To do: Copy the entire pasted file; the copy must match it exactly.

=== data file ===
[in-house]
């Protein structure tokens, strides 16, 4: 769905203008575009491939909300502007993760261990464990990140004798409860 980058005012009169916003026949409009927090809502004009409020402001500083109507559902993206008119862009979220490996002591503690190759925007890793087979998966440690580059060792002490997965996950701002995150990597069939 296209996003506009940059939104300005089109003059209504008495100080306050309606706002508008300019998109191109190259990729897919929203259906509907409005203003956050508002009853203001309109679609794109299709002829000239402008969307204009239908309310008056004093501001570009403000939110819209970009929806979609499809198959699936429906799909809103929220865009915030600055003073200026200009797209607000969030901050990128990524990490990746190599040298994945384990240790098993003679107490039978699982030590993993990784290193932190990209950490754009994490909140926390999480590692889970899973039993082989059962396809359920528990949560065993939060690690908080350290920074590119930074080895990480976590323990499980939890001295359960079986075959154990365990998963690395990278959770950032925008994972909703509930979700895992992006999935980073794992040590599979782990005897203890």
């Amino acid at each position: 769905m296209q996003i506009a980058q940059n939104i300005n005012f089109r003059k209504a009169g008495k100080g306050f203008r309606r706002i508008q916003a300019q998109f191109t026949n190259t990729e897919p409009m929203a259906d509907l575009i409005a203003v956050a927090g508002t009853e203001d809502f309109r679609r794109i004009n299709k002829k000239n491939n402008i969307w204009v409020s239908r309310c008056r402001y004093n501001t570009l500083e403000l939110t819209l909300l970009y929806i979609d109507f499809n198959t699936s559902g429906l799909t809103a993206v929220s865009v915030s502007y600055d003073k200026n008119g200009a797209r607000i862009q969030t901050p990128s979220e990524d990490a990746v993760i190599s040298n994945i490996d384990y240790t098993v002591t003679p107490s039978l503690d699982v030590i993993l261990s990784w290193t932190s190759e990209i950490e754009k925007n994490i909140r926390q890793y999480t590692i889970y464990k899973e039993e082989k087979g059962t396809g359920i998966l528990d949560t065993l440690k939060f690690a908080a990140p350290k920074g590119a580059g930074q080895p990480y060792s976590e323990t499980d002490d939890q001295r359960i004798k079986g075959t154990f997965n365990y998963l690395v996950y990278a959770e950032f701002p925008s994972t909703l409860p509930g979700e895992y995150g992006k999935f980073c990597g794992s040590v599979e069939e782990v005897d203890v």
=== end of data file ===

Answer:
[in-house]
């Protein structure tokens, strides 16, 4: 769905203008575009491939909300502007993760261990464990990140004798409860 980058005012009169916003026949409009927090809502004009409020402001500083109507559902993206008119862009979220490996002591503690190759925007890793087979998966440690580059060792002490997965996950701002995150990597069939 296209996003506009940059939104300005089109003059209504008495100080306050309606706002508008300019998109191109190259990729897919929203259906509907409005203003956050508002009853203001309109679609794109299709002829000239402008969307204009239908309310008056004093501001570009403000939110819209970009929806979609499809198959699936429906799909809103929220865009915030600055003073200026200009797209607000969030901050990128990524990490990746190599040298994945384990240790098993003679107490039978699982030590993993990784290193932190990209950490754009994490909140926390999480590692889970899973039993082989059962396809359920528990949560065993939060690690908080350290920074590119930074080895990480976590323990499980939890001295359960079986075959154990365990998963690395990278959770950032925008994972909703509930979700895992992006999935980073794992040590599979782990005897203890």
């Amino acid at each position: 769905m296209q996003i506009a980058q940059n939104i300005n005012f089109r003059k209504a009169g008495k100080g306050f203008r309606r706002i508008q916003a300019q998109f191109t026949n190259t990729e897919p409009m929203a259906d509907l575009i409005a203003v956050a927090g508002t009853e203001d809502f309109r679609r794109i004009n299709k002829k000239n491939n402008i969307w204009v409020s239908r309310c008056r402001y004093n501001t570009l500083e403000l939110t819209l909300l970009y929806i979609d109507f499809n198959t699936s559902g429906l799909t809103a993206v929220s865009v915030s502007y600055d003073k200026n008119g200009a797209r607000i862009q969030t901050p990128s979220e990524d990490a990746v993760i190599s040298n994945i490996d384990y240790t098993v002591t003679p107490s039978l503690d699982v030590i993993l261990s990784w290193t932190s190759e990209i950490e754009k925007n994490i909140r926390q890793y999480t590692i889970y464990k899973e039993e082989k087979g059962t396809g359920i998966l528990d949560t065993l440690k939060f690690a908080a990140p350290k920074g590119a580059g930074q080895p990480y060792s976590e323990t499980d002490d939890q001295r359960i004798k079986g075959t154990f997965n365990y998963l690395v996950y990278a959770e950032f701002p925008s994972t909703l409860p509930g979700e895992y995150g992006k999935f980073c990597g794992s040590v599979e069939e782990v005897d203890v």